Right to File for SSDI Benefits.
Social Security Disability Insurance (SSDI) is a federally regulated insurance program funded by your payroll tax dollars. As such, it operates similarly to any other insurance plan.
If you become disabled and cannot return to your job, you have a right to file for SSDI benefits. If your disability meets the criteria set by the Social Security Administration, you may receive disability benefits. Unfortunately, this does not always happen. In fact, most disability claims are rejected each year.
Berger and Green can help you with your SSDI case. Call our law firm today to get a free case evaluation and see how a McCandless Social Security Disability Insurance lawyer can handle your case.
For a free legal consultation with a insurance lawyer serving McCandless, call 412-661-1400
Determining Whether You Qualify for SSDI Benefits
According to the Social Security Administration (SSA), you may be classified as disabled if your accident or medical condition prevents you from engaging in substantial gainful activity.
Per the SSA, “a person who is earning more than a certain monthly amount (net of impairment-related work expenses) is ordinarily considered to be engaging in [substantial gainful activity].” This amount can change yearly.
For 2020, the substantial gainful activity threshold for SSDI is $1,260 for non-blind applicants. For blind applicants, the threshold is $2,110. Determining what income counts toward this threshold can be difficult, but a lawyer can help you make sense of this criterion.
In addition to establishing your inability to engage in substantial gainful activity, you must meet the following conditions to qualify for SSDI:
- Your disability is caused by a physical/mental disability.
- Your disability has lasted or is projected to last at least 12 months.
- You are under the full retirement age
- You have the proper number of work credits.
It is important to have a basic understanding of your eligibility before you apply for SSDI.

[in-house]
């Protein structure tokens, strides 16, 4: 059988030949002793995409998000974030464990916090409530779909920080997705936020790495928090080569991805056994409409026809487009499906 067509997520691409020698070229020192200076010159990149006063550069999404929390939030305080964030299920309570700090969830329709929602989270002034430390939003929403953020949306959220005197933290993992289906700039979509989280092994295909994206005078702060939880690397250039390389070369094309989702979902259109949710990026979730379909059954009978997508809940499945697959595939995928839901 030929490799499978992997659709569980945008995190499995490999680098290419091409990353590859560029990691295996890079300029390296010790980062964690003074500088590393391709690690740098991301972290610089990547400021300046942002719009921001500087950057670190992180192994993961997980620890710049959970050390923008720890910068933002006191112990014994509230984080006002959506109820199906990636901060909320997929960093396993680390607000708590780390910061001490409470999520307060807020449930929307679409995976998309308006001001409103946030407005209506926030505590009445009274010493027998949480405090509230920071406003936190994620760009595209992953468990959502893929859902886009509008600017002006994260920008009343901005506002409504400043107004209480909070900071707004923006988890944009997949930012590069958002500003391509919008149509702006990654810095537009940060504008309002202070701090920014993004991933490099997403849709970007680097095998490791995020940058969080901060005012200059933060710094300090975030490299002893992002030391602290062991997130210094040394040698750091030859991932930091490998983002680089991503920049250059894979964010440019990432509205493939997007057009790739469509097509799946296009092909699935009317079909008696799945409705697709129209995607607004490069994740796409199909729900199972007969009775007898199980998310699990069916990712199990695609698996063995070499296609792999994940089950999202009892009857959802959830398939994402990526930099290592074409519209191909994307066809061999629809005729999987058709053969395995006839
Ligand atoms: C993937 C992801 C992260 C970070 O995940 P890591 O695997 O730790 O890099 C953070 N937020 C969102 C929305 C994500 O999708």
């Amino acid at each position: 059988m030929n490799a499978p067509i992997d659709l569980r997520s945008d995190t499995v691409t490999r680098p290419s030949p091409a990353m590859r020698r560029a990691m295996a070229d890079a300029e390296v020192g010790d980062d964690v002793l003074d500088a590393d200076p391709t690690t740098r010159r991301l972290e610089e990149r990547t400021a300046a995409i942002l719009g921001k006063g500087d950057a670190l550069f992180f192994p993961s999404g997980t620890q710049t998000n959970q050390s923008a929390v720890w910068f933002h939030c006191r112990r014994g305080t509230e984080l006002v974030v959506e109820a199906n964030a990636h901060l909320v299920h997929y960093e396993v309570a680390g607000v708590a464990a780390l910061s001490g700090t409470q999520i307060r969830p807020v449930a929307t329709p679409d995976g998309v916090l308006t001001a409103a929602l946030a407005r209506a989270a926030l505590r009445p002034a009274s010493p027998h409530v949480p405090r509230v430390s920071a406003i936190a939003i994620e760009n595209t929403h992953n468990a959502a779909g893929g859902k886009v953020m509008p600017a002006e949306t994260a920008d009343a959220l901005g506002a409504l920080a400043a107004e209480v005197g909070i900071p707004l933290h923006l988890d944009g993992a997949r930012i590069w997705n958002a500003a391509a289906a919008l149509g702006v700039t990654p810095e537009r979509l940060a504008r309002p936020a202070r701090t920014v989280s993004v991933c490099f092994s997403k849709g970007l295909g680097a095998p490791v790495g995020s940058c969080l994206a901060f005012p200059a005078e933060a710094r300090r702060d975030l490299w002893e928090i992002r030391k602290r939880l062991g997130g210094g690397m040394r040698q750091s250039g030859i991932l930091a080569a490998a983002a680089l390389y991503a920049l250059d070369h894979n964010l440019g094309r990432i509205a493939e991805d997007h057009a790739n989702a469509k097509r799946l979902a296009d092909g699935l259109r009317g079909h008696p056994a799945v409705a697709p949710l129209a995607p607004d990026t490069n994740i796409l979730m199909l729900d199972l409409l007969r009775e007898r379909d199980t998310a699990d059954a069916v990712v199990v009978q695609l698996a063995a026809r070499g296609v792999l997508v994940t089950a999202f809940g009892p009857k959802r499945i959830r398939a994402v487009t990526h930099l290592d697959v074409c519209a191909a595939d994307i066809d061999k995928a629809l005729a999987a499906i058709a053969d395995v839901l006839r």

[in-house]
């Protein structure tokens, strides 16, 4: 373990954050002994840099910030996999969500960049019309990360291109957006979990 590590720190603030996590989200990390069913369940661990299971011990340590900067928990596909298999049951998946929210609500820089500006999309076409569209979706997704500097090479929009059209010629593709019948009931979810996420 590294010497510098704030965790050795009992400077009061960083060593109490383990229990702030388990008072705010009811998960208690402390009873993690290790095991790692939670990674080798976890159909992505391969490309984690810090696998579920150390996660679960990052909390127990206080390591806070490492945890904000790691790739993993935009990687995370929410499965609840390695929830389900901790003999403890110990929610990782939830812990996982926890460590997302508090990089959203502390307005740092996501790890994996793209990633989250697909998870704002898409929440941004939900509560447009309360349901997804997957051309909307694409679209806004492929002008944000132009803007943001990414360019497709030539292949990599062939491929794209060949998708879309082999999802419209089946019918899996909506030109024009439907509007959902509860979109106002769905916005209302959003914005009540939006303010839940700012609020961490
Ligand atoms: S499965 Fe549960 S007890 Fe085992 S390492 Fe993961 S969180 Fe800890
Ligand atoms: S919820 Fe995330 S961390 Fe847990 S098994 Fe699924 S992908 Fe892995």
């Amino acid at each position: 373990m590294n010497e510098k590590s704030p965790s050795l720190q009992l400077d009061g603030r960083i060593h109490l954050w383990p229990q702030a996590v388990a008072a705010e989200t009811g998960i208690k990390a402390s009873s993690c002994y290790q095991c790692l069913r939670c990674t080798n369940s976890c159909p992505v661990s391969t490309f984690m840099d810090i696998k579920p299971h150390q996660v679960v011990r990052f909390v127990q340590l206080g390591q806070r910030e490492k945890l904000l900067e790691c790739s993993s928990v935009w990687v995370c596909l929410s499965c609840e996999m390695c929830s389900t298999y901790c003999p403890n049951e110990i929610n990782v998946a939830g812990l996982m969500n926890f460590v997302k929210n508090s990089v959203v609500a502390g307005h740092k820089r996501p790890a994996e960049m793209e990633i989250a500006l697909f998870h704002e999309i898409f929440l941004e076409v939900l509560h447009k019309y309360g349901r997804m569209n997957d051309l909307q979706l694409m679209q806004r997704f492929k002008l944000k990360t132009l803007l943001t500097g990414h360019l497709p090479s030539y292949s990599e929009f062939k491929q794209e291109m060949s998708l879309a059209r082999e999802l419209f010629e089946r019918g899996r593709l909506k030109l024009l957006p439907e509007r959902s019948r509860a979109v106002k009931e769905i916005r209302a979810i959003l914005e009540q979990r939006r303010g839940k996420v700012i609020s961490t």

What to Know About Work Credits
If you do not have enough work credits, you will not be eligible for SSDI. For each year you work and pay Social Security taxes, you receive a specific amount of work credits. How many work credits you need depends on your page. A 55-year-old worker will need more work credits than a 25-year-old worker.
McCandless Insurance Lawyer Near Me 412-661-1400
What to Expect from the SSDI Application Process
You can apply online, by telephone, or at a local Social Security office. You will likely be required to provide legal documents such as:
- Work history
- Military discharge papers
- Recent W-2 or a tax return
- Proof of citizenship/legal residence
- Social Security number
Depending on your condition, satisfying the medical criteria can be straightforward. This is especially true if you have a condition found in the SSA’s Listing of Impairments. Conditions found in the Listing of Impairments include back injuries, heart or respiratory disease, cancer, gastrointestinal disorders, auto-immune disease, or neurological disorders with certain medical findings.
If you do not have a qualifying condition, Social Security will need to evaluate your residual functional capacity. Your residual functional capacity, or RFC, tells the SSA what tasks you are capable of handling and for how long.
Our team can help you determine what steps you might need to take to qualify. Call our office for a free case evaluation by dialing (412) 661-1400.
What to Expect if Your Claim Is Denied
The SSA denies many applications because applicants did not fill out the applications properly, failed to include vital information, or did not follow SSA instructions. If your claim is rejected, you do not need to start the application process all over.
You have 60 days to enter into the appeals process by submitting a Request for Reconsideration. If the SSA upholds the denial during this process, you can ask for a hearing with an Administrative Law Judge. If your case does not succeed at this level, there are 2 other stages you can navigate to get your benefits.
You have a right to legal representation at any point throughout this process. Call Berger and Green to help you with the appeals process. We may guide you through each step of the process. Some of our legal services include:
Reviewing Your Claim
Our legal team reviews your claim and goes over all of the previous paperwork. If we find errors in your application or need more information, then we can work with you to address the issues. We can fill out your appeal paperwork for you to ensure that it is 100 percent accurate and thorough.
Make Sure SSA Knows About Your Medical Condition
If you do not submit enough compelling evidence to prove your disability, SSA will turn down your application. Also, they may send you to their own doctors to verify your claim. We can ensure the SSA has the appropriate information about the applicant’s medical providers.
Represent You During the Appeals Process
The appeals process follows four levels that include reconsideration, a hearing with an Administrative Law Judge, an Appeals Council review, and a Federal Court review. Our lawyers can attend to all hearings and reviews to present your case and lay out the facts. Having legal representation may give you peace of mind.
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Let Our Law Firm Help You with Your SSDI Case
Do not take chances with your Social Security disability benefits. Call Berger and Green at (412) 661-1400 to get a free case review to discover if our McCandless Social Security disability insurance lawyers can take on your case.